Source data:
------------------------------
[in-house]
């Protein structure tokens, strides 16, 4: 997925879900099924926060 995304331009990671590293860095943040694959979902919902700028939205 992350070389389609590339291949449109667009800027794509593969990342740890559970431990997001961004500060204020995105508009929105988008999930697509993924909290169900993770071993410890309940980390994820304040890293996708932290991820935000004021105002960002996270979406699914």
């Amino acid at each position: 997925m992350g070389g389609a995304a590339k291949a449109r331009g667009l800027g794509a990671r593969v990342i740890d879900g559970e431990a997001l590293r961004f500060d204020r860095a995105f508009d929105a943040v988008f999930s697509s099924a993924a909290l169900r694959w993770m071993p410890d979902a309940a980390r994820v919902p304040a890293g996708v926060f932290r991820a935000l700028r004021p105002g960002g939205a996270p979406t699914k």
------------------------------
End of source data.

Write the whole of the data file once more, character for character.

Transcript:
[in-house]
């Protein structure tokens, strides 16, 4: 997925879900099924926060 995304331009990671590293860095943040694959979902919902700028939205 992350070389389609590339291949449109667009800027794509593969990342740890559970431990997001961004500060204020995105508009929105988008999930697509993924909290169900993770071993410890309940980390994820304040890293996708932290991820935000004021105002960002996270979406699914």
């Amino acid at each position: 997925m992350g070389g389609a995304a590339k291949a449109r331009g667009l800027g794509a990671r593969v990342i740890d879900g559970e431990a997001l590293r961004f500060d204020r860095a995105f508009d929105a943040v988008f999930s697509s099924a993924a909290l169900r694959w993770m071993p410890d979902a309940a980390r994820v919902p304040a890293g996708v926060f932290r991820a935000l700028r004021p105002g960002g939205a996270p979406t699914k």